Archive for the ‘Windows’ Category

How to make sure you have a ligit copy of Windows 7

Wednesday, May 20th, 2009

With all the news today about the Windows 7 botnet, it’s a good idea to know how to verify you got a legit iso. No matter where you downloaded the iso, it is a good idea to verify the file has not been tampered with and is is reallly easy to check verify with the MD5  hash.

First download md5sum.exe and grab the MD5 hash from Microsoft’s site. To save you the trouble I’ll post the x86 hash here, but you should always get it when you are downloading a file. 8867C13330F56A93944BCD46DCD73590

Now simply call md5sum from the command line using just the iso as an argument, and after a few minutes it should spit out the same hash. 


Pretty easy huh?

How to automatically convert VOB to MPG and DTS to AC3

Sunday, April 5th, 2009

I’m working on a newer version of my automatic MKV to DVR-MS process and found myself needing to do these conversions automatically. So I figured I’d share them so people could use them until my entire process is done.

The main uses from my perspective is to make various video files Media Center compatible, but since MPG and AC3 are pretty much the most standard codecs in the industry, there are plenty of other uses. Both of them require the latest version of DVRMSToolBox, written by my good from Andy. In fact it is what makes the entire process automatic. For both profiles, the DTB temp directory is used to create the files and then the final file is moved back to the location of the original file (in the case of the MKV AC3 files, the name is changed for obvious reasons). Until I release the rest of my process, you can create a simple “process conditioner” to automatically convert these files, or you can run them on demand with DVRMStoMPEGGUI (or queue them up manually).

The first is a very simple VOB to MPG converter. All it does is use ffmpeg to repackage the MPG and AC3 streams into an MPG container. The best way to create a vob to convert is to use something like DVDShrink to rip only the main feature and the main AC3 audio to a single vob. You can use DTS, but as you might know, in the case of Media Center DTS is not supported nativly and thus doesn’t work on extenders. To use this drop “Convert vob into mpg – ffmpeg.dpc” into “C:\Program Files\DVRMSToolbox\Profiles” and put ffmpeg.conf into “C:\Program Files\DVRMSToolbox\Applications\ConvertFfmpeg”

The second one was actually very difficult to get right and I’d still like to do some more testing. What it does is extract a DTS stream from an MKV file, then convert it to AC3 with eac3to, then finally remuxes it back to an MKV with AC3. It only retains the original video and audio streams and in fact doesn’t touch the video stream. To use it you’ll need to download eac3to and MKVtoolnix (both free). First extract the eac3to archive to “C:\Program Files\DVRMSToolbox\Applications\eac3to” and install MKVtoolnix with the isntall path of “C:\Program Files\DVRMSToolbox\Applications\MKVtoolnix\” And of course you’ll have to copy the “Convert MKV with DTS to MKV with AC3.dpc” to “C:\Program Files\DVRMSToolbox\Profiles”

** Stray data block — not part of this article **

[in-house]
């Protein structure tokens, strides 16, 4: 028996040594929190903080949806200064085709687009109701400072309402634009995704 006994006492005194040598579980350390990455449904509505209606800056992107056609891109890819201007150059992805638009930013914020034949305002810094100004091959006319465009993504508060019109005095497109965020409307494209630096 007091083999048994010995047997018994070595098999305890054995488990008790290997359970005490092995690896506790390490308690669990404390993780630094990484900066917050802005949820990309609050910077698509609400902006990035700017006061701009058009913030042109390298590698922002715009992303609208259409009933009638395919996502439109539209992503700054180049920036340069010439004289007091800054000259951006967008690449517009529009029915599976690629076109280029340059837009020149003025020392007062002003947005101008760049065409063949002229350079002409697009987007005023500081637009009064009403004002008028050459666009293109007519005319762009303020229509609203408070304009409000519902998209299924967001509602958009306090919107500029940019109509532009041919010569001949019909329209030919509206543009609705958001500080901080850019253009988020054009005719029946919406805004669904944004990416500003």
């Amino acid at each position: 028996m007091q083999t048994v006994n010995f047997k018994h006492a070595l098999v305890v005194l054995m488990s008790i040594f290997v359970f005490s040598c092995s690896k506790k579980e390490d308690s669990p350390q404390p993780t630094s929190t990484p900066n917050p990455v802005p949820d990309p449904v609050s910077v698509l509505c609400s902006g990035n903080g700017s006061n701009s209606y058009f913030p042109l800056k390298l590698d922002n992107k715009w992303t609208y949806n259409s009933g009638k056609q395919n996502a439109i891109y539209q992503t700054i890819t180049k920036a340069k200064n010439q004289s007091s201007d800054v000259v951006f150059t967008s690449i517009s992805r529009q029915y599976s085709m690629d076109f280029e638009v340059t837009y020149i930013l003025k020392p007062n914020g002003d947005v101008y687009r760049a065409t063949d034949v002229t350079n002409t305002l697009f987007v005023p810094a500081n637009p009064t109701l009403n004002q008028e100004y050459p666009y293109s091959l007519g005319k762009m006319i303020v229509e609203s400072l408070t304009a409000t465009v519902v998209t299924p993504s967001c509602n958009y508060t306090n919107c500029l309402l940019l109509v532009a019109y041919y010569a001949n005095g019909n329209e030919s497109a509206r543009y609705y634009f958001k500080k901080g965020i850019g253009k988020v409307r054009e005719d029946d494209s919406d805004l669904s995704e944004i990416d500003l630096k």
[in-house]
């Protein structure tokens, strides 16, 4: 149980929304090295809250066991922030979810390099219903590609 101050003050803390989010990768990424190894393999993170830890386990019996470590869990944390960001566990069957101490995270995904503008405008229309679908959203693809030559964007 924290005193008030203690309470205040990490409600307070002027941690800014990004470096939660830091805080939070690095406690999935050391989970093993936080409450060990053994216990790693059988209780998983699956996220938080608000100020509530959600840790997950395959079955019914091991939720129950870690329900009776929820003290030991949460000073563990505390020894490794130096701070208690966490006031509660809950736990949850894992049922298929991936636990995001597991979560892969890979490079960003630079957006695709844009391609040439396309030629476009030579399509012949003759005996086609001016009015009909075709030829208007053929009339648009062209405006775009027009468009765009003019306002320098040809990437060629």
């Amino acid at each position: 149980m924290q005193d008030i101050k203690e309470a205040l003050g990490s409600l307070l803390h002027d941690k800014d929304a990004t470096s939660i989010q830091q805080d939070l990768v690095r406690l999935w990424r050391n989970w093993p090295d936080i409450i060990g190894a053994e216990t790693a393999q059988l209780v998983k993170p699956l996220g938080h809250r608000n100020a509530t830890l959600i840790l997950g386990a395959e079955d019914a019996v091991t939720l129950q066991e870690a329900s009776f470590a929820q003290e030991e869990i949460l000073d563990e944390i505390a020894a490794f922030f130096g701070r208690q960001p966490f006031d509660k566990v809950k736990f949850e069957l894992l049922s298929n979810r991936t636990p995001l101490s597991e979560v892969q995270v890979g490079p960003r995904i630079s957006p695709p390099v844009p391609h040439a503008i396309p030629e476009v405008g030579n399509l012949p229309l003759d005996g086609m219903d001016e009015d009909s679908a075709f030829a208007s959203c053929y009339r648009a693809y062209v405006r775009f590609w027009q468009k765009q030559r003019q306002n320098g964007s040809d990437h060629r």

Please let me know if these work for you or not, I’m really hoping to get these throughly tested before my final project is complete.

**Update** Already had to update the DTS to AC3 profile, this one should work better. Thanks Rich. 

**UPdate2** Had to update it once again because the AC3 bit rate was too high for dvr-ms files, it is now set to 448 instead of 640.

Xbox 360 arrived, got bit by the Seagate 1TB bug

Wednesday, February 4th, 2009

I was very happy to finally get my Xbox 360 so I could move my Media Center PC into the office. My UPS guy comes really late so by the time I got it and had a chance to set everything up, it was after 8 o’clock. Tuesday is a big recording night for us — my wife mostly — so I had to put off moving the XPS until after 11 when all the recordings were done. So I shut it down and moved it to the already prepared location, hooked it up to my Apple Cinema display — which just seems wrong — and turned it on. And would’nt you know it, it wouldn’t boot. Long story short, I got bit by the Seagate 1TB 7200.11 bug. To make matters worse I couldn’t even detect the drive to do the firmware update. So who knows how long it will take to RMA it and there goes all my recordings. For now I can record on my other drive, but with only 200GB of free space, it isn’t going to get me very far. I should’ve known better than to mess with computers when it was time to bed because everything was all said and done I got to sleep after 1am.

As for using the 360 as an extender, so far so good. I was able to find some discrete IR codes for on and off. Unfortunately as I suspected the fans are too loud, even when in the furniture, so I went ahead and ordered these replacements. I’ll let you know how that swap goes when I get it in. I find it hilarious that the fans were only $25, but the tools to replace them were $12. Oh well, $50 is a small price to pay for some peace and quiet while I watch TV. I also hook the 360 up to my kill-a-watt and was surprised to see that it draws over 100 watts while watching TV, which just seems crazy.